TikTok achieved notable legal successes this week, as it faced off against attempts to restrict or ban the platform. Two separate court decisions, one in Indiana and another at the federal level in Montana, dealt setbacks to those seeking to clamp down on TikTok.
While the cases have not yet concluded, their early-stage outcomes demonstrated that, when scrutinized through the lens of essential American legal principles, the political motivations behind regulating TikTok faltered.
In both instances, endeavors to impose restrictions on TikTok faltered due to the failure to meet fundamental legal criteria, such as compliance with the First Amendment or establishing jurisdiction in the matter, as indicated in rulings issued on Thursday.
These outcomes underscore that state efforts to regulate TikTok appear to be primarily political and theatric in nature, lacking a solid legal foundation. When subjected to impartial legal scrutiny, they appear unsubstantiated.
The inability of states to overcome even basic legal hurdles highlights the challenge faced by policymakers attempting to define a concrete problem that their legal tools can effectively address.
The two court cases in question had distinct origins. The Indiana lawsuit sought court-ordered fines and restrictions against TikTok, alleging violations of state consumer protection laws. In Montana, TikTok and a group of content creators brought a lawsuit in response to a state bill, SB419, designed to ban the app’s operation on personal electronic devices within the state.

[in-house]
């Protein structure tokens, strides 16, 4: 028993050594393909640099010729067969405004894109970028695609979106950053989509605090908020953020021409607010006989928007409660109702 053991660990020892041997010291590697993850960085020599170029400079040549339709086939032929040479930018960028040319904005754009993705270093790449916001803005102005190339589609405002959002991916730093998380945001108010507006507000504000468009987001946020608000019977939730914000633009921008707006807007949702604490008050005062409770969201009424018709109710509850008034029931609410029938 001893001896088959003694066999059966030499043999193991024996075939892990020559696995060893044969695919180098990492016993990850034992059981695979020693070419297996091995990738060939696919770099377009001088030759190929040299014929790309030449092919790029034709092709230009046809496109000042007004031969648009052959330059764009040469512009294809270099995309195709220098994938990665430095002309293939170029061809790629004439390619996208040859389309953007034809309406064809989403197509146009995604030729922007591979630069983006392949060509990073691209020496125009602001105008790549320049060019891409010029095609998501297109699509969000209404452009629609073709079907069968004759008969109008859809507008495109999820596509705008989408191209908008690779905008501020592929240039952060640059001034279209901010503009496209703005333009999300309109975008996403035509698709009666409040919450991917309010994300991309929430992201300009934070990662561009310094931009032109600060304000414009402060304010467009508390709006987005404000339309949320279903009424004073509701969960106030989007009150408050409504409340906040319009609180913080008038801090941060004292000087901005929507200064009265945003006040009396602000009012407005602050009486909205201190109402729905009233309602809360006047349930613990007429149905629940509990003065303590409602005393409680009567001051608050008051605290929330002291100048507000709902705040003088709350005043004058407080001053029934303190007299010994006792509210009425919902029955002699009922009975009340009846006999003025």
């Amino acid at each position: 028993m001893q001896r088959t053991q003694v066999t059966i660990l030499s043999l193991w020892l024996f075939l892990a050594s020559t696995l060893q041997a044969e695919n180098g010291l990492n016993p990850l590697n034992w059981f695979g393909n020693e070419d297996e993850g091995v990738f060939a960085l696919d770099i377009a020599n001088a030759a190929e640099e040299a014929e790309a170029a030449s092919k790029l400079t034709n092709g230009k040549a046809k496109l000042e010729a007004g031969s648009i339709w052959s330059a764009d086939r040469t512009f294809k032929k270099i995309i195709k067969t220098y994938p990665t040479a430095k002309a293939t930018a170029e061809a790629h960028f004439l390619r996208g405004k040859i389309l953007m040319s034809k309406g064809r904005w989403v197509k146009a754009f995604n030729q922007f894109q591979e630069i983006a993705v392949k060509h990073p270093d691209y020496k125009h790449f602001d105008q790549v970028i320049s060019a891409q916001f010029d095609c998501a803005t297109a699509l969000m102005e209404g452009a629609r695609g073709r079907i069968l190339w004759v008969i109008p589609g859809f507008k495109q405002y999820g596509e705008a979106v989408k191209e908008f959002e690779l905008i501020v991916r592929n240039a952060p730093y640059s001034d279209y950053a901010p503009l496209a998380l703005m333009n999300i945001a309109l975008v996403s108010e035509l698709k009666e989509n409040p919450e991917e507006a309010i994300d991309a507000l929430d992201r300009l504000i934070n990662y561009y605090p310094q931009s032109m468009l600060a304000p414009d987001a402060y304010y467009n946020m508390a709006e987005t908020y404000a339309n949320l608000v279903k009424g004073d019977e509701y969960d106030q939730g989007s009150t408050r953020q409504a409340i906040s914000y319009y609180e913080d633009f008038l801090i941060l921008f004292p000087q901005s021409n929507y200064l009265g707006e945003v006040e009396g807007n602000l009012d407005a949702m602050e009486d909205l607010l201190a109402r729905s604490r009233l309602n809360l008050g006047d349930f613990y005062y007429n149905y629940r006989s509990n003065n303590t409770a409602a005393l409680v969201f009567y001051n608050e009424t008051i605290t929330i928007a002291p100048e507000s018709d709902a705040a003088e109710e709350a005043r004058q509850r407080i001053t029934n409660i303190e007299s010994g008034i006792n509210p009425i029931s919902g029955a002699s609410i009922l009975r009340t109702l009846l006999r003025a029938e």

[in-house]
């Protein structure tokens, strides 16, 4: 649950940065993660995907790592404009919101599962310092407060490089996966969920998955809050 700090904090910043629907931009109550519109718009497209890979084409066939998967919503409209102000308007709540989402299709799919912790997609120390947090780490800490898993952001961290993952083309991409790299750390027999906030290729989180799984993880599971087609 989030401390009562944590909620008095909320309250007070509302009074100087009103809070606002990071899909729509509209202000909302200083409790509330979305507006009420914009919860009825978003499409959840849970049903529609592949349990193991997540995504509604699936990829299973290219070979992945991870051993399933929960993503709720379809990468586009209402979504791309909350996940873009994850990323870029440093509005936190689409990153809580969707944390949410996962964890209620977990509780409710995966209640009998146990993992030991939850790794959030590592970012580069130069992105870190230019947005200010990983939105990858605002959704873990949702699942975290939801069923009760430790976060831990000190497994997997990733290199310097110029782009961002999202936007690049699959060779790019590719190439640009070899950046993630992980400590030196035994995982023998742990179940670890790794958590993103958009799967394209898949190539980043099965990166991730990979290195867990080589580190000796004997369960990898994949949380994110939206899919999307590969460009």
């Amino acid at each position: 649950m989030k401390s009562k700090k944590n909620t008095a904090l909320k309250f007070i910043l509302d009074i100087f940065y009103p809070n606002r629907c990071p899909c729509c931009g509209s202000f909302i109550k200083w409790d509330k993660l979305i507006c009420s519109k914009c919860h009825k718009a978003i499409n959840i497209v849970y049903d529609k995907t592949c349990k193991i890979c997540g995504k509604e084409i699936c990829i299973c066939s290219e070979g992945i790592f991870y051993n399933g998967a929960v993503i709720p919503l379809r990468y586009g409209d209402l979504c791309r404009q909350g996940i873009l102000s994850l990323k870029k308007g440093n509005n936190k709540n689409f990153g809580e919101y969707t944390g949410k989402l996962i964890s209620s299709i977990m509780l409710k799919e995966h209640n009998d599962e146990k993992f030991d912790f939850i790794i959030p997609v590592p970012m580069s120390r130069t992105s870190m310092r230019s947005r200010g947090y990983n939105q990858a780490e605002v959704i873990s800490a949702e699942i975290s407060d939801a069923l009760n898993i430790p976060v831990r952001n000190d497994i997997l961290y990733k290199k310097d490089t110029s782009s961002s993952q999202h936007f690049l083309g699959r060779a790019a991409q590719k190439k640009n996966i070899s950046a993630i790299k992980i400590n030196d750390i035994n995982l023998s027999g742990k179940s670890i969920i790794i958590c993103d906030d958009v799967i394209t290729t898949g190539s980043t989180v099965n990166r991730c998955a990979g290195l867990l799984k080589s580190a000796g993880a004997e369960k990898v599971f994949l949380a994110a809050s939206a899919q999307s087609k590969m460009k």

Both cases revolved around concerns raised by government officials at various levels in the United States regarding TikTok’s ties to China through its parent company, ByteDance. Policymakers have voiced worries that Chinese intelligence laws might compel ByteDance to grant access to TikTok’s US user data to the Chinese government. However, US officials have yet to publicly present concrete evidence of unauthorized government data access.
Calls for banning TikTok in the United States initially emerged during the Trump administration and have fluctuated in the years since. Most attempts to ban the app, however, have faced legal challenges. The only successful bans have targeted its use on official government devices at federal and state levels, while millions of personal devices in the United States continue to access TikTok freely.
During this time, TikTok’s presence in the country has continued to expand. Earlier this year, TikTok announced that it had reached 150 million monthly active users in the United States. An increasing number of creators, small business owners, and other users rely on the platform for their livelihoods.
District Judge Donald Molloy, in his opinion on Thursday, emphasized that banning TikTok in Montana would infringe upon the First Amendment rights of creators who depend on the platform for their expression and income.